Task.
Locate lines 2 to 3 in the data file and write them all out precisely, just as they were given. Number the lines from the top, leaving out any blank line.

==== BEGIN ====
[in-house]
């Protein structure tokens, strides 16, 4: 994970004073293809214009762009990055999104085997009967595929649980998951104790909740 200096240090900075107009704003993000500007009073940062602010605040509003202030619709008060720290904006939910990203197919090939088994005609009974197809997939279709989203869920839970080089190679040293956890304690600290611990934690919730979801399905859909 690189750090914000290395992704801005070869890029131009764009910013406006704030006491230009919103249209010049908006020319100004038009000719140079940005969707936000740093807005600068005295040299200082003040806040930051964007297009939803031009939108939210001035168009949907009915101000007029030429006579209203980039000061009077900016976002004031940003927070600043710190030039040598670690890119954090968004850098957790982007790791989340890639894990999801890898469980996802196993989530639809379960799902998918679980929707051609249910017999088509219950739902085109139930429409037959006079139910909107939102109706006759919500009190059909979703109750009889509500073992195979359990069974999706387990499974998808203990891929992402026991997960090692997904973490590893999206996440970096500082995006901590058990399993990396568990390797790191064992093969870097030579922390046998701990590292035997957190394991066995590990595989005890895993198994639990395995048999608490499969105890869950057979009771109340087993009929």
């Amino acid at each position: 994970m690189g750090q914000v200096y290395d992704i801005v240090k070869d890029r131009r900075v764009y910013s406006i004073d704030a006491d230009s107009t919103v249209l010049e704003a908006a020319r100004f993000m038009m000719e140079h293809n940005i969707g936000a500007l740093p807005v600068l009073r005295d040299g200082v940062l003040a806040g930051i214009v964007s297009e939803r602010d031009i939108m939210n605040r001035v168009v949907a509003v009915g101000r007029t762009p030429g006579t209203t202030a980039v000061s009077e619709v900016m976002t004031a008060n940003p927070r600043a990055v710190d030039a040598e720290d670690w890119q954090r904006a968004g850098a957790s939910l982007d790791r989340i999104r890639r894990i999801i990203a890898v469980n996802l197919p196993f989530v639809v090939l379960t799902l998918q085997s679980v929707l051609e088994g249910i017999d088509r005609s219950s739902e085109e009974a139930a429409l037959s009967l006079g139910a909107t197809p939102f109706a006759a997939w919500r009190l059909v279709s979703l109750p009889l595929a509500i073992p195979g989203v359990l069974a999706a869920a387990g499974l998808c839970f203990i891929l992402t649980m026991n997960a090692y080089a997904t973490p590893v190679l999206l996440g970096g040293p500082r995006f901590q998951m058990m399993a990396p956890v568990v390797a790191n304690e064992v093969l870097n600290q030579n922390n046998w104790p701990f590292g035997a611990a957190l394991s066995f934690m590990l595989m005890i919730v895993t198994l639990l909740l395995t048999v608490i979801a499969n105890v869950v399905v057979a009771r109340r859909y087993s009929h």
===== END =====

């Protein structure tokens, strides 16, 4: 994970004073293809214009762009990055999104085997009967595929649980998951104790909740 200096240090900075107009704003993000500007009073940062602010605040509003202030619709008060720290904006939910990203197919090939088994005609009974197809997939279709989203869920839970080089190679040293956890304690600290611990934690919730979801399905859909 690189750090914000290395992704801005070869890029131009764009910013406006704030006491230009919103249209010049908006020319100004038009000719140079940005969707936000740093807005600068005295040299200082003040806040930051964007297009939803031009939108939210001035168009949907009915101000007029030429006579209203980039000061009077900016976002004031940003927070600043710190030039040598670690890119954090968004850098957790982007790791989340890639894990999801890898469980996802196993989530639809379960799902998918679980929707051609249910017999088509219950739902085109139930429409037959006079139910909107939102109706006759919500009190059909979703109750009889509500073992195979359990069974999706387990499974998808203990891929992402026991997960090692997904973490590893999206996440970096500082995006901590058990399993990396568990390797790191064992093969870097030579922390046998701990590292035997957190394991066995590990595989005890895993198994639990395995048999608490499969105890869950057979009771109340087993009929």
């Amino acid at each position: 994970m690189g750090q914000v200096y290395d992704i801005v240090k070869d890029r131009r900075v764009y910013s406006i004073d704030a006491d230009s107009t919103v249209l010049e704003a908006a020319r100004f993000m038009m000719e140079h293809n940005i969707g936000a500007l740093p807005v600068l009073r005295d040299g200082v940062l003040a806040g930051i214009v964007s297009e939803r602010d031009i939108m939210n605040r001035v168009v949907a509003v009915g101000r007029t762009p030429g006579t209203t202030a980039v000061s009077e619709v900016m976002t004031a008060n940003p927070r600043a990055v710190d030039a040598e720290d670690w890119q954090r904006a968004g850098a957790s939910l982007d790791r989340i999104r890639r894990i999801i990203a890898v469980n996802l197919p196993f989530v639809v090939l379960t799902l998918q085997s679980v929707l051609e088994g249910i017999d088509r005609s219950s739902e085109e009974a139930a429409l037959s009967l006079g139910a909107t197809p939102f109706a006759a997939w919500r009190l059909v279709s979703l109750p009889l595929a509500i073992p195979g989203v359990l069974a999706a869920a387990g499974l998808c839970f203990i891929l992402t649980m026991n997960a090692y080089a997904t973490p590893v190679l999206l996440g970096g040293p500082r995006f901590q998951m058990m399993a990396p956890v568990v390797a790191n304690e064992v093969l870097n600290q030579n922390n046998w104790p701990f590292g035997a611990a957190l394991s066995f934690m590990l595989m005890i919730v895993t198994l639990l909740l395995t048999v608490i979801a499969n105890v869950v399905v057979a009771r109340r859909y087993s009929h």